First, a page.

Who's paying for Mike Haridopolos' video attack?
Democrats are barking at Florida Senate President Mike Haridopolos for a one-minute video he posted Aug. 29, 2011, on the Senate's website called "Something Different is Happening in Florida."
Unlike other videos on his Senate YouTube channel, which usually tout weekly legislative accomplishments, this message does not feature Haridopolos talking.
Instead it opens with a woman's pained voice playing over a slideshow of images, including a seemingly distressed President Barack Obama and investors, and stock photos showing unemployed people and a foreclosure sign. The video tells of the country's debt-rating downgrade by Standard & Poor's, with the word DOWNGRADE (and a signature Obama campaign symbol in the O blown up full-screen.
The music takes a hopeful turn as House Speaker Dean Cannon, Haridopolos and Gov. Rick Scott appear in a beaming photo midway through the video. Text below reads: "With bold leadership Florida is moving in the right direction." (Get it? It's "right" because they're Republicans.)
The video touts things like Florida's tax cuts, balanced budget and welfare reform before informing viewers how S&P upgraded the state's credit-rating outlook from negative to stable. (PolitiFact Florida previously reviewed a less-artfully worded claim about the "upgrade" from Scott and rated it False.)
The overall point is to juxtapose the country's dreary state of affairs under Obama's leadership against Florida's, which is apparently on the up under the "right" leaders.
The video closes by referring viewers to www.flsenate.gov for more information.
You can imagine why Democrats weren't amused. Democratic Rep. Rick Kriseman of St. Petersburg posted the video on his Facebook page, commenting, "This campaign video is being distributed by the Florida Senate using your tax dollars. It's an inappropriate use of funds and an inaccurate message."
His post attracted 84 comments as of Sept. 2, 2011, from outraged Facebook friends. "I don't see why the Senate is in the business of advertising in the first place, it doesn't matter what the message is," wrote a woman named Maggie Wilms Byrns.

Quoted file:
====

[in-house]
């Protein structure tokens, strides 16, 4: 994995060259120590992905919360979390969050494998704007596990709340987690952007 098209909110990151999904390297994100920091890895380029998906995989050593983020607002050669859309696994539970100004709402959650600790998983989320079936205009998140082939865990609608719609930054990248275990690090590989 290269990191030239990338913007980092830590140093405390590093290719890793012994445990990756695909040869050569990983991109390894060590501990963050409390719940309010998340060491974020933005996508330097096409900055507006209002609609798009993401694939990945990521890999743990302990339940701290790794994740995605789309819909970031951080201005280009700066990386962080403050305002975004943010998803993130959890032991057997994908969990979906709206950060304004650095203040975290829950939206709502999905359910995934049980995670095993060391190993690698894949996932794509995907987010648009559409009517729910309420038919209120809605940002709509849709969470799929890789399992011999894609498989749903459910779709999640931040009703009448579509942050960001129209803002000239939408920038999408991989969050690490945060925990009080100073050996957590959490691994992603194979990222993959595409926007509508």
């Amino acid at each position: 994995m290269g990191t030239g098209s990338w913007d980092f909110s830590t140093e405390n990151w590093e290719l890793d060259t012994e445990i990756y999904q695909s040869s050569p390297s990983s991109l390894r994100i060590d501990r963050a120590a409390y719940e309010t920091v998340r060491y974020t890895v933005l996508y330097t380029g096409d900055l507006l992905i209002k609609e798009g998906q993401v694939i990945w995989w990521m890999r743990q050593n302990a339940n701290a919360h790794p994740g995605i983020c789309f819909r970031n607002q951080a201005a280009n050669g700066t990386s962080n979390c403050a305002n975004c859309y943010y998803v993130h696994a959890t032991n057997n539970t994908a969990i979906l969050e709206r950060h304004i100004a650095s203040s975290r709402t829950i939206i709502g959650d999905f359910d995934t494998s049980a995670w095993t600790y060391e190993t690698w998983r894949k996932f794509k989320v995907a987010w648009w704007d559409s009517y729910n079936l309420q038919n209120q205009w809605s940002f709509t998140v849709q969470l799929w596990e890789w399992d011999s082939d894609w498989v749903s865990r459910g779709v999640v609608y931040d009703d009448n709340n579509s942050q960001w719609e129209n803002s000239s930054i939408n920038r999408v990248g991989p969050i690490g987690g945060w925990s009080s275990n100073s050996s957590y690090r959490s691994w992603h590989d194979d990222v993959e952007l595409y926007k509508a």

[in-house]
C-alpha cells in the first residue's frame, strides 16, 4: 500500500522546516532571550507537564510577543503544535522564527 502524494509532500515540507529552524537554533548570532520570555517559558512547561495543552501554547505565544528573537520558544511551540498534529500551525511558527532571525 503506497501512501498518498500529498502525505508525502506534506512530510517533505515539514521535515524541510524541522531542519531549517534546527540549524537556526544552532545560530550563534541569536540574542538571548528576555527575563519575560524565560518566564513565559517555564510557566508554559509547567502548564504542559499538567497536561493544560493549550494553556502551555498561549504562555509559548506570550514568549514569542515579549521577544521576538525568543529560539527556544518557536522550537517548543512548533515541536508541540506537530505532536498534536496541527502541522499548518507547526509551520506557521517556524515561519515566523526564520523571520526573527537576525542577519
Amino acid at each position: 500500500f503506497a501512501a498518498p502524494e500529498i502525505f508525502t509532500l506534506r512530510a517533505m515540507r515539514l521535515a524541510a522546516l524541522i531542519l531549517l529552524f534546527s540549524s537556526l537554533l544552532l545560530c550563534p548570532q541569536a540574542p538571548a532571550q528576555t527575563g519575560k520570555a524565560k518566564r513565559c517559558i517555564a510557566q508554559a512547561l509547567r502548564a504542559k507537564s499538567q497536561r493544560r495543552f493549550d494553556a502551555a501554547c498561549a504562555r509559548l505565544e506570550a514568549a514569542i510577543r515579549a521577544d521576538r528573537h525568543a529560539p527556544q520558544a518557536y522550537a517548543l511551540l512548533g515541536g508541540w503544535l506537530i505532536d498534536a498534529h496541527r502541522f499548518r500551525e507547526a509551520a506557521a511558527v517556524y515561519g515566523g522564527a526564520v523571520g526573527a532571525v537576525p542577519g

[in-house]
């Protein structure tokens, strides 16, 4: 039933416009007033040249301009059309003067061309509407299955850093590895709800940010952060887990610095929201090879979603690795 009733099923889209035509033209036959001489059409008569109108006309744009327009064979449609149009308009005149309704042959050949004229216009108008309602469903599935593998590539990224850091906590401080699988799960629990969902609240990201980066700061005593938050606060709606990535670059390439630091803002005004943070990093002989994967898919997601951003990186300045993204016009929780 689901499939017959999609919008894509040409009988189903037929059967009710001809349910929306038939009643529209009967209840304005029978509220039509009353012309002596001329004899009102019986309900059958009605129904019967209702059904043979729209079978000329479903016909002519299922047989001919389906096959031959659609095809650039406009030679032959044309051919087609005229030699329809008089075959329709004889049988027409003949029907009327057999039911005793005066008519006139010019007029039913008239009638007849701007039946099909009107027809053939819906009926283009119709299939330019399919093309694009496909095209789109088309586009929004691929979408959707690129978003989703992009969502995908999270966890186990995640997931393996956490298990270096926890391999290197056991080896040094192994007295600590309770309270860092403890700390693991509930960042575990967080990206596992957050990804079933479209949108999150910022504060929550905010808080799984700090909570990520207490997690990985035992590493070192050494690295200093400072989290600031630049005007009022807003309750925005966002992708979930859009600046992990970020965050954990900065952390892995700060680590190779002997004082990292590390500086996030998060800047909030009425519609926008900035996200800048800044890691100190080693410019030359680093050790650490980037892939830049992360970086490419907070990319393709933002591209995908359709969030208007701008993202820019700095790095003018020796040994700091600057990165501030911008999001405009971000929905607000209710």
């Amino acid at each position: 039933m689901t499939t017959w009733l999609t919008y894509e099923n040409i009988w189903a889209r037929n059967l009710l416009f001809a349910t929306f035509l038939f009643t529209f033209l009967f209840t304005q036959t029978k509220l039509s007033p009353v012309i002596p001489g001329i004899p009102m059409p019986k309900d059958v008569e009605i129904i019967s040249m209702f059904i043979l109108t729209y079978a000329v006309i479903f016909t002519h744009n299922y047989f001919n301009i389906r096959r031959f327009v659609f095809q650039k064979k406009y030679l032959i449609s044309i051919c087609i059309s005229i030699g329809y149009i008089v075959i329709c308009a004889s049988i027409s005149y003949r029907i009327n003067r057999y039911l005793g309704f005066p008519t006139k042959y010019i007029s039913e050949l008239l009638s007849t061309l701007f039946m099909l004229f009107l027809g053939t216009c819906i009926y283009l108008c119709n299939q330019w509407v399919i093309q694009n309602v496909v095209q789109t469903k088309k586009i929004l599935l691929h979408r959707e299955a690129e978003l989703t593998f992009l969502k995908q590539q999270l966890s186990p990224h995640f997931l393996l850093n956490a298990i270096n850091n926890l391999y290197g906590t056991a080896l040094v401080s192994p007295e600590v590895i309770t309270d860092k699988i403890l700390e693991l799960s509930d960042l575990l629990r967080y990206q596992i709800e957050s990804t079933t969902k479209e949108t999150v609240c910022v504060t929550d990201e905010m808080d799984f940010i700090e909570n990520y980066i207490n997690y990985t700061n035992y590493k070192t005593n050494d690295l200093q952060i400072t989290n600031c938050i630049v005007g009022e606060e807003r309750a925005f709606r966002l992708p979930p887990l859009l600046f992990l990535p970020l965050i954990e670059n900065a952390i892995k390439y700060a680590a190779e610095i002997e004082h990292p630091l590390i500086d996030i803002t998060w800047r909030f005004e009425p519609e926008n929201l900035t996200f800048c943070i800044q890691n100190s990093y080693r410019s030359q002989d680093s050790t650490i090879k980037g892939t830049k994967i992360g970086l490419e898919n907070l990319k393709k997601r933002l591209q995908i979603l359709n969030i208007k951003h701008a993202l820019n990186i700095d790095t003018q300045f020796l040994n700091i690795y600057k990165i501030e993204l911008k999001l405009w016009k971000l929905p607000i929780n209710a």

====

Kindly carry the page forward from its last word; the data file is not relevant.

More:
More frustrations abounded on the video's YouTube page, viewed more than 1,000 times. One person wrote: "This is so ridiculous and I am deeply offended as a Floridian that at the end of this garbage it says FloridaSenate.gov...is this an official video by the FL Senate? Since when does the legislature get to put out biased videos full of lies. My family does not have more money in our wallets due to Rick Scott. My husband is one of those public employees making 3% less this year. He is making less today than 5 years ago, how is that good? This is totally due to Republican legislature not Obama."
Readers asked PolitiFact Florida to check out how the video was created and who paid for it.
Producing videos to advance a message is not uncommon in the Senate it turns out. The Senate maintains a roster of YouTube videos from Republican and Democratic members on its website. Most open with an image of the official state seal.
Haridopolos boasted about his commitment to transparency by removing his office doors in this Nov. 19, 2010, video. In another, Sen. Mike Bennett, R-Bradenton, explained his veterans-related bills in 2011 in front of a computer-generated American flag. South Florida Republican Sens. Anitere Flores and Rene Garcia appear in this Spanish-language "Mesa Redonda" video from April 2011, uploaded by user FLSenateGOP, From her personal YouTube page, Flores discussed SJR 1538, her 2011 effort to prevent federal or state tax dollars from funding abortions.